Forecasting Kitsap

Aspiring weatherman Matthew Leach talks about the complex and intricate weather patterns over Kitsap.
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A closer look at “fire weather”

June 27th, 2012 by Matthew Leach

From time to time in this blog, we discuss a little bit about weather events outside our bubble that are of popular interest and concern, such as the devastating wildfires wreaking havoc on regions in and around Colorado Springs, CO. In a CNN article posted just a few hours ago, weather is referred to as “an enemy” with regards to maintaing the growing fires. So far, 35,000 residents have fled their homes in anticipation for worsening conditions.

Fire weather can consist of any of the following: extreme heat, high winds, thunderstorms and/or very dry conditions. Currently, the weather in Colorado will feature all of the above as highs over the next several days will stay in the 90s with a chance of thunderstorms. Tonight will be an especially frustrating night for firefighters as winds could gust as high as 30 mph. To read more about the fires, please click here.

Remember to keep those suffering from these devastating fires in your thoughts and prayers. The best thing they could have right now is some rain, although for the next seven days it looks pretty dry.

In this part of  the western U.S., our weather will be quite run-of-the-mill. Tomorrow will be the start of an unfortunate downhill trend for cloudier, cooler and wetter weather through at least the first half of the weekend. Next week looks to start off beautifully with highs stretching into the low and mid 70s under mostly sunny skies (maybe even mid and upper 70s Tuesday).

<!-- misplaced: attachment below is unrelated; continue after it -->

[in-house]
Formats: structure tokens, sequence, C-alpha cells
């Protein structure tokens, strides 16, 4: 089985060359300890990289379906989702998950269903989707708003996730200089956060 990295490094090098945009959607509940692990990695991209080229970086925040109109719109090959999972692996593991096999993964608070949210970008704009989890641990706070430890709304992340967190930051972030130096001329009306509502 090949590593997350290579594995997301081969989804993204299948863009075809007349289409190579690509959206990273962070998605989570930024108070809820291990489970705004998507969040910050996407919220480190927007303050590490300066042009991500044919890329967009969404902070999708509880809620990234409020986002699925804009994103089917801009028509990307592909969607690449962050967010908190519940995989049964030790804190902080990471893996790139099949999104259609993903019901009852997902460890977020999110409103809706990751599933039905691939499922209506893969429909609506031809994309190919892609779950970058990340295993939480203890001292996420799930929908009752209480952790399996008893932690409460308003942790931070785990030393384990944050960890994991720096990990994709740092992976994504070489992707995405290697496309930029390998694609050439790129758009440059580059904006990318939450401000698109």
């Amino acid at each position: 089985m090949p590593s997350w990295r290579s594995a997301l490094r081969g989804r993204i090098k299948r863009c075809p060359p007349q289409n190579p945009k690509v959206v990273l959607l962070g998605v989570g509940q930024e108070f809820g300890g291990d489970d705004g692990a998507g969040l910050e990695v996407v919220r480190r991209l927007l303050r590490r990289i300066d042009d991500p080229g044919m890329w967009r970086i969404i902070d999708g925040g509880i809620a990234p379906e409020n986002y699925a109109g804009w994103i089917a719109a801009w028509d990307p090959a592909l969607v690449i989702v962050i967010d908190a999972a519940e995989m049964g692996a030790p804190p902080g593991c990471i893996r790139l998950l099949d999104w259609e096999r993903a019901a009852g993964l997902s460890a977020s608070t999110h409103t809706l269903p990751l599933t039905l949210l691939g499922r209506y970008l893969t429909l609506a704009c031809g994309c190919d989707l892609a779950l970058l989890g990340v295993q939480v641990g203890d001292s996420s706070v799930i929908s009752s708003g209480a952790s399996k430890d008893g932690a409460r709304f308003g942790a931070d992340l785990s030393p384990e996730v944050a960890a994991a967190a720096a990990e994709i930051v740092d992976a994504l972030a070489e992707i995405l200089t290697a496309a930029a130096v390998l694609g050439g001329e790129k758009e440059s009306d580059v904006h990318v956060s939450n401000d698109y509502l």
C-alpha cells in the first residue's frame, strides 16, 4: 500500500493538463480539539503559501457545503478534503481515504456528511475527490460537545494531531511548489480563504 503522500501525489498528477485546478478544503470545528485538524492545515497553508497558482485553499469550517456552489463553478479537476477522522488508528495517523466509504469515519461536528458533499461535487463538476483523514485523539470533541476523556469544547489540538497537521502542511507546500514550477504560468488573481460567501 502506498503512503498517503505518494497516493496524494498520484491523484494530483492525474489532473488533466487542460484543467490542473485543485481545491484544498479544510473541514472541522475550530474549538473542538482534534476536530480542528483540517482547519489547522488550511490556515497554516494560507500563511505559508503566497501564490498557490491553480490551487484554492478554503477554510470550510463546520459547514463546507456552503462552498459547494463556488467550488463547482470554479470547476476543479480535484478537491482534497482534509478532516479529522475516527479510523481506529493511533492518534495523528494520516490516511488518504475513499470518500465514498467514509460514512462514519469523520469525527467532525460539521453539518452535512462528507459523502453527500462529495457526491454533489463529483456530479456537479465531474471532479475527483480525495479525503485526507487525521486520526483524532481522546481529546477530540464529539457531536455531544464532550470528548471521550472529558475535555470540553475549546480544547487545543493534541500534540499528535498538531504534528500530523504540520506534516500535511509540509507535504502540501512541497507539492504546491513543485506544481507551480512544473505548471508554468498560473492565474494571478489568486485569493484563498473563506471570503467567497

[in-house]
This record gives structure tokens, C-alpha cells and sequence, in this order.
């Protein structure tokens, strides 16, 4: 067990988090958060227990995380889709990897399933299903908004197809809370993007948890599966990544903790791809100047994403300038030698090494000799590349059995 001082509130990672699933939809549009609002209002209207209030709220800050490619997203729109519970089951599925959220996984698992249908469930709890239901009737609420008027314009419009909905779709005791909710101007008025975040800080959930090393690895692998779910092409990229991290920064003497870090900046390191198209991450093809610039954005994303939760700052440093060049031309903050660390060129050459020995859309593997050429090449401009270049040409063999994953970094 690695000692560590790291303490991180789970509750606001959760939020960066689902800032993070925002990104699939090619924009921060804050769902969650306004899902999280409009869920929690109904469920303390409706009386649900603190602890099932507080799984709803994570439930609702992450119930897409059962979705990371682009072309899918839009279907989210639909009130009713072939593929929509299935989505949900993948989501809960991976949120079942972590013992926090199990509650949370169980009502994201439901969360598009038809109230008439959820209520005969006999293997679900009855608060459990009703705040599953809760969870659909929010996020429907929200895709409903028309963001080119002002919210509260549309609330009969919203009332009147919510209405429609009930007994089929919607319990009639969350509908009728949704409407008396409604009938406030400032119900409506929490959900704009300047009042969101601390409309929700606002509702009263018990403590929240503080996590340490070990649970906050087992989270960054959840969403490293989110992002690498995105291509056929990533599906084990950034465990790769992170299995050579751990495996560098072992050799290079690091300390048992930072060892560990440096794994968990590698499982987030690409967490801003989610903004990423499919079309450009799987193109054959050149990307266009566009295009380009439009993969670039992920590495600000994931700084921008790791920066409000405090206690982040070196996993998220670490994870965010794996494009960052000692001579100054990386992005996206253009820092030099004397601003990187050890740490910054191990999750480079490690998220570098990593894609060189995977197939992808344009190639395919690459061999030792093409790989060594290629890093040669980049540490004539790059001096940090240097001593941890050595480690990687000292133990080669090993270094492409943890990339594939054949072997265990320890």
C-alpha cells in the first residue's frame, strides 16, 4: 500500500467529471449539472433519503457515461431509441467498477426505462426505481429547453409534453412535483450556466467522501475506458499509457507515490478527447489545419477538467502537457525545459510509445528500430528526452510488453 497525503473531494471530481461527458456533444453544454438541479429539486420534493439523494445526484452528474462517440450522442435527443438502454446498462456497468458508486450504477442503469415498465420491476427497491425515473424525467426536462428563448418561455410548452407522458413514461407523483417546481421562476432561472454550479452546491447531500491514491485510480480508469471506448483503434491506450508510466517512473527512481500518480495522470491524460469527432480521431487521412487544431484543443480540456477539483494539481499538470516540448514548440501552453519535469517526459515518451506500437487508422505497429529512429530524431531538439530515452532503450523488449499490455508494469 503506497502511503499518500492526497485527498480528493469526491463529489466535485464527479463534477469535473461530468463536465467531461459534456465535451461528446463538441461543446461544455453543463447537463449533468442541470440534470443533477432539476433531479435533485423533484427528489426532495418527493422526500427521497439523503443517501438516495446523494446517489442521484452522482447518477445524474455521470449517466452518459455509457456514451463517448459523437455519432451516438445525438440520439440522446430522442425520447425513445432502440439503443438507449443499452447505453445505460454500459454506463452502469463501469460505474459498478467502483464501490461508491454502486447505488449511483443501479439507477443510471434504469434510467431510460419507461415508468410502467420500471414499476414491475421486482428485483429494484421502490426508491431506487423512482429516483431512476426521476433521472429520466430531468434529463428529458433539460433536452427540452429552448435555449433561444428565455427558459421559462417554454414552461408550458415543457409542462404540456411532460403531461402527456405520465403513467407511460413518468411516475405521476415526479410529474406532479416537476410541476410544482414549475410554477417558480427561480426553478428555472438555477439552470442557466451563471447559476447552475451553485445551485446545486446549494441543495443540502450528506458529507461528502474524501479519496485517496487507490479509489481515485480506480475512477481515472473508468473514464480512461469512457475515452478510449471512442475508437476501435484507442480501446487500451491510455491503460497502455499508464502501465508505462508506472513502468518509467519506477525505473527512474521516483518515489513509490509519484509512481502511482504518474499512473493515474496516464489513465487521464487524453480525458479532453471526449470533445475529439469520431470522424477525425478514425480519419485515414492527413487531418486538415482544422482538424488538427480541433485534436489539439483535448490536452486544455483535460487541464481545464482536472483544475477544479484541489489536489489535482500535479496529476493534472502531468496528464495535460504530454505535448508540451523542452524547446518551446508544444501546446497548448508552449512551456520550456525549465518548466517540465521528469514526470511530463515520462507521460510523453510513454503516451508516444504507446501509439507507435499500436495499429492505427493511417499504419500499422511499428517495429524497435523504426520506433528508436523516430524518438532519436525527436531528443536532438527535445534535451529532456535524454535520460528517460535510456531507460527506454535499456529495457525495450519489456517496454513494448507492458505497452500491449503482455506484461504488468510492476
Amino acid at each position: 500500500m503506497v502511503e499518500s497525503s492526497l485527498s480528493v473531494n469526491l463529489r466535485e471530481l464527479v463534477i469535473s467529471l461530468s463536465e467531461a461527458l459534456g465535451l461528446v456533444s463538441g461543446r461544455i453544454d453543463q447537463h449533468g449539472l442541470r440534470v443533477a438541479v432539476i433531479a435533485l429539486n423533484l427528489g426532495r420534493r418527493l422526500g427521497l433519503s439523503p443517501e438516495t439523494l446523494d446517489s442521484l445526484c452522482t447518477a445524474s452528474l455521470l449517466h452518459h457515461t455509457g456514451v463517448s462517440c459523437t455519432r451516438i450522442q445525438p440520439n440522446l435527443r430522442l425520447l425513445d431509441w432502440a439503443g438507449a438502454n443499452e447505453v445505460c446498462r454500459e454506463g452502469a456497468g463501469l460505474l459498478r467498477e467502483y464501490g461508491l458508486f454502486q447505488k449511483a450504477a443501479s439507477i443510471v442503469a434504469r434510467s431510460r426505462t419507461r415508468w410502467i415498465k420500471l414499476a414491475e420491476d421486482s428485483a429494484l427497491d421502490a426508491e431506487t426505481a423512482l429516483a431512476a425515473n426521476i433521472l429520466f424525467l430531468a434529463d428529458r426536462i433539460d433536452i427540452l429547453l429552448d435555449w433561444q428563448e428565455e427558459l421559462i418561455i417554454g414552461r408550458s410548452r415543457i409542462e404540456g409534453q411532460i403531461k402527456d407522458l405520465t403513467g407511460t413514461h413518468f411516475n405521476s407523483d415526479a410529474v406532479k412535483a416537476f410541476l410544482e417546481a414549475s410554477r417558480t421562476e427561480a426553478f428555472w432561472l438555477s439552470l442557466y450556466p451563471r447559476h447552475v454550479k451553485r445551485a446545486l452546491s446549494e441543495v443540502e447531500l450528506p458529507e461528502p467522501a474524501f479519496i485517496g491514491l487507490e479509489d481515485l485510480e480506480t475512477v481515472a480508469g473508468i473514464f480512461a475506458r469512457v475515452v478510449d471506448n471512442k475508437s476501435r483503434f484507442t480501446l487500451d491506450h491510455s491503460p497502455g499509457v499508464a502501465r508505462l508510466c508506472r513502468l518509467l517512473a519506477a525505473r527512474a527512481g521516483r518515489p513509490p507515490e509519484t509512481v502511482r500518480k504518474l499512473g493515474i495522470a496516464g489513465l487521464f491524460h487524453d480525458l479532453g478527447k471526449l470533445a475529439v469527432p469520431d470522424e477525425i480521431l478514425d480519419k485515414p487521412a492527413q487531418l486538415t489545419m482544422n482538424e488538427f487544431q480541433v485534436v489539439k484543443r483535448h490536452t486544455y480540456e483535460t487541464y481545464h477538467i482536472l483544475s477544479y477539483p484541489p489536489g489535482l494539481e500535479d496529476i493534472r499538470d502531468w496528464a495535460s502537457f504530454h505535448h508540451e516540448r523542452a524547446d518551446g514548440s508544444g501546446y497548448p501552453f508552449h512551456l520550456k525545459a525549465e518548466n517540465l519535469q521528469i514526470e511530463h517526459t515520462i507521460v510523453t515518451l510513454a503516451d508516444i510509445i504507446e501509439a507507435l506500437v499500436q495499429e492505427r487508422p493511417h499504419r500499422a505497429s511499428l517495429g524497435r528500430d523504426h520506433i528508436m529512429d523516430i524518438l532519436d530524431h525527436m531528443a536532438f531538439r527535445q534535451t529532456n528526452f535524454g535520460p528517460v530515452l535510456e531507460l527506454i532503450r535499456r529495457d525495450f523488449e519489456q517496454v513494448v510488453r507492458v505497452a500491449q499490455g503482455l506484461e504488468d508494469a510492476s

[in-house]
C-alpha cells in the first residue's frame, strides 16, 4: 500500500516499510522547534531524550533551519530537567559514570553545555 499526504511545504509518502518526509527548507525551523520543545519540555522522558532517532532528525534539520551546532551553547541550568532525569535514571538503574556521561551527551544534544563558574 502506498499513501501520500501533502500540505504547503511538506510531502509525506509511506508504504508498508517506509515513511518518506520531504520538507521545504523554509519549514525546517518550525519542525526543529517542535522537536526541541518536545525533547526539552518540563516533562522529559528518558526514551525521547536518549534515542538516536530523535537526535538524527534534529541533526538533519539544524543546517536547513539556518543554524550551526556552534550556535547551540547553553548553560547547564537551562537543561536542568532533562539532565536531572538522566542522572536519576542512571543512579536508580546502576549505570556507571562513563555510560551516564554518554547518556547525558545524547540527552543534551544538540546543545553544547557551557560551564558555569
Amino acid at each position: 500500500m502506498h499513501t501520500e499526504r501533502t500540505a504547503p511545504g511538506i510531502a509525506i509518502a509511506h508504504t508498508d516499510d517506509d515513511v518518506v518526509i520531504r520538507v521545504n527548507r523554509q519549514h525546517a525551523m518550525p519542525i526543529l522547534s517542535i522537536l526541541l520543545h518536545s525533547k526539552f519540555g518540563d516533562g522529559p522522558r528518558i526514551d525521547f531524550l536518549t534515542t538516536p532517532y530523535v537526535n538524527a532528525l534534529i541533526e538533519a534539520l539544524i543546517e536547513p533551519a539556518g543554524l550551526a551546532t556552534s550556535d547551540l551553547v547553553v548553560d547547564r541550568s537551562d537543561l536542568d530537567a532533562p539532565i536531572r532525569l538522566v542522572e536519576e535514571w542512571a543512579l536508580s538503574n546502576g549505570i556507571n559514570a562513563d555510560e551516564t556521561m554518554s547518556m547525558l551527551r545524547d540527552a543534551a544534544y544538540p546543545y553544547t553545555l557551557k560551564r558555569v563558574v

I won’t ruin the forecast by telling you what happens after that ;) For now, enjoy the weather we have right now!

Matthew Leach

Forecasting Kitsap

forecastingkitsap@live.com

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4 Responses to “A closer look at “fire weather””

  1. P D Dinkles Says:

    Over the past decade the fire service has born witness to the reality of a changing climate that burns our forests, lands, and homes in an unprecedented manner. It is regrettable that it is not on the national agenda, regrettable we cannot work with the international community. But most regrettable, we never will.

  2. Donna Alber Says:

    Love this, Please keep me up to date on the weather and what you are up to when every you want. Take care. A fan from your “kugerdays”

  3. Shawn Hollis Says:

    This is great news for the 4th! Im sure we have all heard the saying ‘our summer here don’t start until the 5th of July’

  4. P D Dinkles Says:

    These fires in size, frequency, and severity are unprecedented. Fire conditions are like earthquake weather. You can just feel it. Hot dry air and low humidity prepare the fuel, drying the moisture out of plant cells. An otherwise benign ignition occurs, lightning, man made, regrettably even arson. The fire quickly grows out of control. The urban interface which has grown becomes threatened early. The combustion process becomes so intense that fire storms and hot embers jump fire lines. Fire burn up hillsides as if fueled by flammable liquids. Smoke chokes and blinds the firefighters who with shovel will not surrender.

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